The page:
The Growing Threat of COVID-19
By Jane Cameron
The United States is expected to see its number of COVID-19 cases soar as the country approaches winter.
Since the COVID-19 pandemic appeared in March, there have been 34.6 million cases worldwide and 1 million deaths recorded. Of those cases, the United States is responsible for 7 million and has watched as 204,000 Americans have lost their lives in the battle against the virus. Despite these large numbers, 90 percent of the population does not have antibodies and are at risk of contracting the virus.
The government has gradually been lessening restrictions imposed on citizens, which has resulted in people feeling less obligated to emphasize safety in their daily activities. Young people under the age of 40 have accounted for the majority of new cases in the population. Therefore, those who feel less fearful of the virus are pushing boundaries and only further spreading the disease.
Canada is undergoing their second wave of the virus as they enter the fall season. The country's stable average of 380 cases since flattening the curve in summer has skyrocketed to 1,144 cases daily. Canada had recorded 150,000 cases, but will now see that number grow exponentially, and the Prime Minister, Justin Trudeau, has expressed concern that there may be another lockdown.
Europe is experiencing a rebound in COVID-19 cases this week as well. The European Center for Disease Prevention and Control (ECDC) reported more than 45,000 in the last 14 days, a record high. This is alarming after Europe reported a stable death rate for the past 72 days. Among the European countries, Britain, France and Italy have reported record high case numbers, and there is no evidence that numbers will begin to drop.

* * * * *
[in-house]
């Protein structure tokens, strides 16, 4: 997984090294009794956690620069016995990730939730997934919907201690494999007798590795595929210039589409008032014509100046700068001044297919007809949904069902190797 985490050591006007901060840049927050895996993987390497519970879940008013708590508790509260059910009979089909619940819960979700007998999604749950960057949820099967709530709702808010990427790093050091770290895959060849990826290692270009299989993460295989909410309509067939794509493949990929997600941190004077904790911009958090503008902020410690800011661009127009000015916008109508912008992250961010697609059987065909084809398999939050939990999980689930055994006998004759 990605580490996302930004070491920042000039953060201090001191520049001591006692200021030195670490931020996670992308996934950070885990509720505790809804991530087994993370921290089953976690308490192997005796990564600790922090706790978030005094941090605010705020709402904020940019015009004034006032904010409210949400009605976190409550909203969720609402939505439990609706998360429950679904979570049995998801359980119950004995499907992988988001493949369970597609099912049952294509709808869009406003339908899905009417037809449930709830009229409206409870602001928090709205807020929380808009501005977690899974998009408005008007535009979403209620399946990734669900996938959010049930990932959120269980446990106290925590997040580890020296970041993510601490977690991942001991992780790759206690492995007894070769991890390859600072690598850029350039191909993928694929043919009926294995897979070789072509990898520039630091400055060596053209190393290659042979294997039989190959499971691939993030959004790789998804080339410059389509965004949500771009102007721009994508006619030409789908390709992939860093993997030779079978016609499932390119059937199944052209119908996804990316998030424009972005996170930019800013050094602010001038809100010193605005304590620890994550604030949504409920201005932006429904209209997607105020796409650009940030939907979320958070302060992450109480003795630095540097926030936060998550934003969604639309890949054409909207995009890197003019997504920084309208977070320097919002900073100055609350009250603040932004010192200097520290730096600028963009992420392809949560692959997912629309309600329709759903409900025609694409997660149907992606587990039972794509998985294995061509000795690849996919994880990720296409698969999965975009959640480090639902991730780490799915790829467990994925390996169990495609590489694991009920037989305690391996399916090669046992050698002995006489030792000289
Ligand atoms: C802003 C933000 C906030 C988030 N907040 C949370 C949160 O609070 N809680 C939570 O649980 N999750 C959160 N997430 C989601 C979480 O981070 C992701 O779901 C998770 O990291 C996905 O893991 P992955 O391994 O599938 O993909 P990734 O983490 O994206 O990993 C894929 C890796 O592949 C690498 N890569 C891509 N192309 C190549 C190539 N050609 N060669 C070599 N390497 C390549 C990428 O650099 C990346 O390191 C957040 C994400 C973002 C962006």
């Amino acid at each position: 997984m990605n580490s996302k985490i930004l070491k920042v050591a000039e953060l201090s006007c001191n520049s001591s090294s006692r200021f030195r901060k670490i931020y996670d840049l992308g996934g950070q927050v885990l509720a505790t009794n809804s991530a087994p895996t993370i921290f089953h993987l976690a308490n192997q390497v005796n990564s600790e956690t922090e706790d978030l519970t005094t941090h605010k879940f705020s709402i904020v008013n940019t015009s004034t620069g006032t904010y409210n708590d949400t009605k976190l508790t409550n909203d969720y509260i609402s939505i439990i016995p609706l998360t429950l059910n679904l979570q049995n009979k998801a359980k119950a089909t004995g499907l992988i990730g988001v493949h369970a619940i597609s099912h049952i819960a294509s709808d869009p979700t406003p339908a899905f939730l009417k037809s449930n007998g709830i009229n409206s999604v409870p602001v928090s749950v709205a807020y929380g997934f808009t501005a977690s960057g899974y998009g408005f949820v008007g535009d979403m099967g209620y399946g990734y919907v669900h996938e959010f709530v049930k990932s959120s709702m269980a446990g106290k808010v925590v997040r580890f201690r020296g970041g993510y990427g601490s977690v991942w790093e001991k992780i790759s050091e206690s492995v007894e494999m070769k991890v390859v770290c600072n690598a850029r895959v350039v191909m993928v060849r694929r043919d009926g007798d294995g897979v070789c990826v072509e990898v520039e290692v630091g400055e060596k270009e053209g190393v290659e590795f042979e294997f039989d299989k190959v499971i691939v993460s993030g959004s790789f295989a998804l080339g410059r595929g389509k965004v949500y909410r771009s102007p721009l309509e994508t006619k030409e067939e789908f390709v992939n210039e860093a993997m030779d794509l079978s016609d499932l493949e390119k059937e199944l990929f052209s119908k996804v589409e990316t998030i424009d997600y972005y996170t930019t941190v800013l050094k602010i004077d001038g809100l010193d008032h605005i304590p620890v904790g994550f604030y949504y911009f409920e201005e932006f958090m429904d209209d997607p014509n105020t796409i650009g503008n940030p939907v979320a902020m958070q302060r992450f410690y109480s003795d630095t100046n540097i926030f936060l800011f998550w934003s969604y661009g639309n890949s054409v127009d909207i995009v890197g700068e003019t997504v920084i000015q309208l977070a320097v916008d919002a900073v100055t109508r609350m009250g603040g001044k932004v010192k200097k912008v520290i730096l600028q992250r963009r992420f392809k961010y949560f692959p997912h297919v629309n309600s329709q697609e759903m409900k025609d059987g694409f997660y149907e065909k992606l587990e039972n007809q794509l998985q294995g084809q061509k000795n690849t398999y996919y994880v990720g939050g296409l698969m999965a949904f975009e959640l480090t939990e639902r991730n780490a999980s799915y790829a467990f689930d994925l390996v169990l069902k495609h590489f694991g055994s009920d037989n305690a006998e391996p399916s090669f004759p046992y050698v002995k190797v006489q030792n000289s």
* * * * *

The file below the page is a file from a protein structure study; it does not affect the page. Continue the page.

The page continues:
Countries are facing decisions such as ordering another lockdown as they fear for the safety of their citizens. The economic hardship that could result from lockdown makes this choice more difficult. The United States experiences approximately 765 deaths a day from COVID-19, but estimates this number could increase to 3,000 by December. World leaders must now balance the health and well-being of citizens along with the stability of the economy.
The fall and winter seasons will see people spending more time inside, which is dangerous because the virus spreads more easily indoors. Additionally, if people continue to become less vigilant in monitoring their behavior, the disease will inevitably spread. The country has endured months of this pandemic, and we must heighten our senses rather than become complacent. These next few months will be consequential in ensuring the safety of the American people.
Jane Cameron is a sophomore majoring in journalism and mass communication, from Fairfield County, Connecticut.